– Namak: A traditional practice of starting and ending a meal with a pinch of salt, believed to cleanse the palate and reputed to ward off 72 types of diseases, according to folklore.
– Sodannu: A celebratory dish made from rice, ghee (clarified butter), sugar, and nuts, symbolizing a sweet start to the festivities.
– Sekelo Dudhi No Halwo: A unique preparation of Dudhi (bottle gourd) halwa enhanced with the richness of browned mawa, offering a delightful blend of sweetness and texture.
– Smoked Mutton Kheema Samosa: Crispy samosas stuffed with smoked and flavourful mutton kheema, combining traditional spices with a smoky twist for an irresistible snack.
– Apricot Prune Souffle with Vanilla Ice Cream: A luscious dessert featuring the creamy goodness of apricots and prunes, perfectly complemented by a scoop of vanilla ice cream for a refreshing finish. (The only Non- Bohra dessert. But the shuffle was super creamy and rich like any Indian mithai)
– Tandoori Bawda with Gravy: Slow-cooked mutton shoulder served with a rich and vibrant red cashew gravy, showcasing the depth of traditional tandoori cooking.
– Khopra Pak: A coconut-based sweet treat made with mawa, offering a dense and rich flavour characteristic of the classic Barfi but with a distinct coconut twist.
– Dabba Chicken: A luxurious dish featuring chicken in a cashew and white sauce gravy, adorned with eggs, tomatoes, and a drizzle of ghee, presenting a harmonious blend of flavours and textures.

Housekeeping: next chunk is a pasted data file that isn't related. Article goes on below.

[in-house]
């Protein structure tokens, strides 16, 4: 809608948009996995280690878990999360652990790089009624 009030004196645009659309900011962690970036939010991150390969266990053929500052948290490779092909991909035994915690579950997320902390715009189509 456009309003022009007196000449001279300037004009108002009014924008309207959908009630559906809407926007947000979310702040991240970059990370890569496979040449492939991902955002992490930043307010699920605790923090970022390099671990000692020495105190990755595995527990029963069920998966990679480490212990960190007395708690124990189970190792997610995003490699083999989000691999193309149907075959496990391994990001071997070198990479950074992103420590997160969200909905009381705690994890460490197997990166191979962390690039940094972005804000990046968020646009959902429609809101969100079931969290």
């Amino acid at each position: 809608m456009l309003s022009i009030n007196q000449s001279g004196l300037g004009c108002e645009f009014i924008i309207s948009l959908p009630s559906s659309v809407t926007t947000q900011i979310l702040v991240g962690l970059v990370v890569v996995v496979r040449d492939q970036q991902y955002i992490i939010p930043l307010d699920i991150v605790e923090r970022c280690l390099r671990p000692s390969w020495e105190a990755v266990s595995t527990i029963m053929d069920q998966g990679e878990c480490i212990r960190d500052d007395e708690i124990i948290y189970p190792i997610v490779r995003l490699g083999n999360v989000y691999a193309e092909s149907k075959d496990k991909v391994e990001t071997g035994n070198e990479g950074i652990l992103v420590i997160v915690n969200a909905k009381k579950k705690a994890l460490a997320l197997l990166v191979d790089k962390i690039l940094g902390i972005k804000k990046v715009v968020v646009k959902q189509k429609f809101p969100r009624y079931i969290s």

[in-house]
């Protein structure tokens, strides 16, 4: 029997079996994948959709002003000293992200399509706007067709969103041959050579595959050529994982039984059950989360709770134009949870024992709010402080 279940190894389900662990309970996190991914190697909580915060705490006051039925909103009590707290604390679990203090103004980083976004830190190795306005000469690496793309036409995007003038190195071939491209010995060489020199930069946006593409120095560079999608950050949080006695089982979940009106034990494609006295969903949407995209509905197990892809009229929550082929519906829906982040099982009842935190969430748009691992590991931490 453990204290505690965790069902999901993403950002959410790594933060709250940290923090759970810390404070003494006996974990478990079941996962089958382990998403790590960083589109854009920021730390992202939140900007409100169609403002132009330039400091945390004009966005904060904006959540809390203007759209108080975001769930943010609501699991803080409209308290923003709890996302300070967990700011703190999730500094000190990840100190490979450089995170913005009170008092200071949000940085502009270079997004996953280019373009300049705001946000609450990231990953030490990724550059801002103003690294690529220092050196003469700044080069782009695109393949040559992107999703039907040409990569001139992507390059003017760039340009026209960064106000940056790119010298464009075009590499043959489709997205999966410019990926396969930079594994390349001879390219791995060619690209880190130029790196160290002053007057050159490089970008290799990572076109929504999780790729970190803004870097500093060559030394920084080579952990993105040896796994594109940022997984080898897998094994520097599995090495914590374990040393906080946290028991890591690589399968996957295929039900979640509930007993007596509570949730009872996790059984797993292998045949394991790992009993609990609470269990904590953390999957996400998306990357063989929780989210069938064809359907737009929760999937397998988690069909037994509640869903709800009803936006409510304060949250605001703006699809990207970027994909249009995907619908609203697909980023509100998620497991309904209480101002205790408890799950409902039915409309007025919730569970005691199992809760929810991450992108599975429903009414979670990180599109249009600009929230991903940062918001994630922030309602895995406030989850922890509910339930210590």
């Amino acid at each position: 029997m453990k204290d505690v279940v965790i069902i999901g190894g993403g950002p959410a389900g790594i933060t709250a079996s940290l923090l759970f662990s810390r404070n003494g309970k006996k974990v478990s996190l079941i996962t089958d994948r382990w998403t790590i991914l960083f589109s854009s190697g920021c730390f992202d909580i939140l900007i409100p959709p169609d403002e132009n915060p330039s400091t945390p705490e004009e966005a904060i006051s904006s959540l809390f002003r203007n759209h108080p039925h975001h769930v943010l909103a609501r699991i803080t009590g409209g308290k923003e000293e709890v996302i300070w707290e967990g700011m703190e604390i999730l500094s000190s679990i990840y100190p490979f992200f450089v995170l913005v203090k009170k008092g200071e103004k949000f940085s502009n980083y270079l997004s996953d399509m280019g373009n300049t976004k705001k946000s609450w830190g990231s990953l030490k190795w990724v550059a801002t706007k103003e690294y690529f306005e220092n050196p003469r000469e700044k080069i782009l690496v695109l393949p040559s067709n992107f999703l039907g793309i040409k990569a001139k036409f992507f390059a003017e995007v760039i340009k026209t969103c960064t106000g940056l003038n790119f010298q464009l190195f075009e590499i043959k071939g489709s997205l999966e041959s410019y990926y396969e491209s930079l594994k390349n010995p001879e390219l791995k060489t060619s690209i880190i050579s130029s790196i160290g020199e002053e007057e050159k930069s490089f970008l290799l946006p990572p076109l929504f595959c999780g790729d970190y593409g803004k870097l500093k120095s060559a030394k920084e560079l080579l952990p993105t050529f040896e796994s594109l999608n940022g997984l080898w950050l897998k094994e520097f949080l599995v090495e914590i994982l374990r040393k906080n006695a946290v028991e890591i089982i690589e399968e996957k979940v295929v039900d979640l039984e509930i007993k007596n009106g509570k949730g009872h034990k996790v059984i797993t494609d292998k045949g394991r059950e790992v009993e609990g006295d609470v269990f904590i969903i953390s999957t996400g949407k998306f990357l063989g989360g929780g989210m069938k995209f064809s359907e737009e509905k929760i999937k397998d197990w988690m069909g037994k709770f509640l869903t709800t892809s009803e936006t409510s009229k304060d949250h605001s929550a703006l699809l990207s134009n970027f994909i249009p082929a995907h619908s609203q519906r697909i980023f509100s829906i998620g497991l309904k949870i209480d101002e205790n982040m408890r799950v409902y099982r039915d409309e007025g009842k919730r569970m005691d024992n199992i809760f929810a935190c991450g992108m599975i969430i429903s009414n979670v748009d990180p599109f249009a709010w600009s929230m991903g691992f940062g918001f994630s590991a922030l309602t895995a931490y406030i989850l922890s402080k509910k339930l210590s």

– Chicken Kaari Chawal: Aromatic chicken curry prepared with a homemade spice blend, including cashews and fennel seeds, enriched with a touch of coconut milk, served alongside fragrant rice.
– Tandoori Roti Dunked in Paya Masala: Hearty mutton trotters cooked slowly in a flavourful onion-tomato gravy, enjoyed with freshly made tandoori rotis for a satisfying meal.
– Gosht Masoor Pulav: A layered dish featuring masoor (red lentils) masala and rice pretzels, combined with tender mutton and boiled eggs, offering a symphony of flavours.
– Tomato Soup: This tomato soup is not your normal restaurant soup. It is essentially Bohri and goes well as a gravy with the Gosht Masoor Pulav. It sets the tone for the main course with its comforting warmth and simplicity.
– Gol Paani with Takmaria: A refreshing beverage made with jaggery, water, lime juice, and sabja (basil) seeds, perfect for cooling down and cleansing the palate.
– Paan Balls: A creative twist on the traditional paan, these balls offer the quintessential after-meal refreshment in a bite-sized delight.
– Smoked Dal Samosa: Another innovative samosa variant, filled with smoked dal (lentils), offering a unique and savoury taste experience.
– Masala Bateta Topped with Kokam Chutney: Spicy and tangy potatoes tossed in masala and topped with kokam chutney, presenting a delightful combination of flavours.
– Dal Chawal Palidu and Bhartu: A layered dish of toor dal (pigeon pea lentil) masala and rice, served with drumstick gravy and a distinctive version of Baingan Bharta (mashed eggplant), showcasing the diversity of Bohra culinary traditions.
“When eating fruit, remember the one who planted the tree.”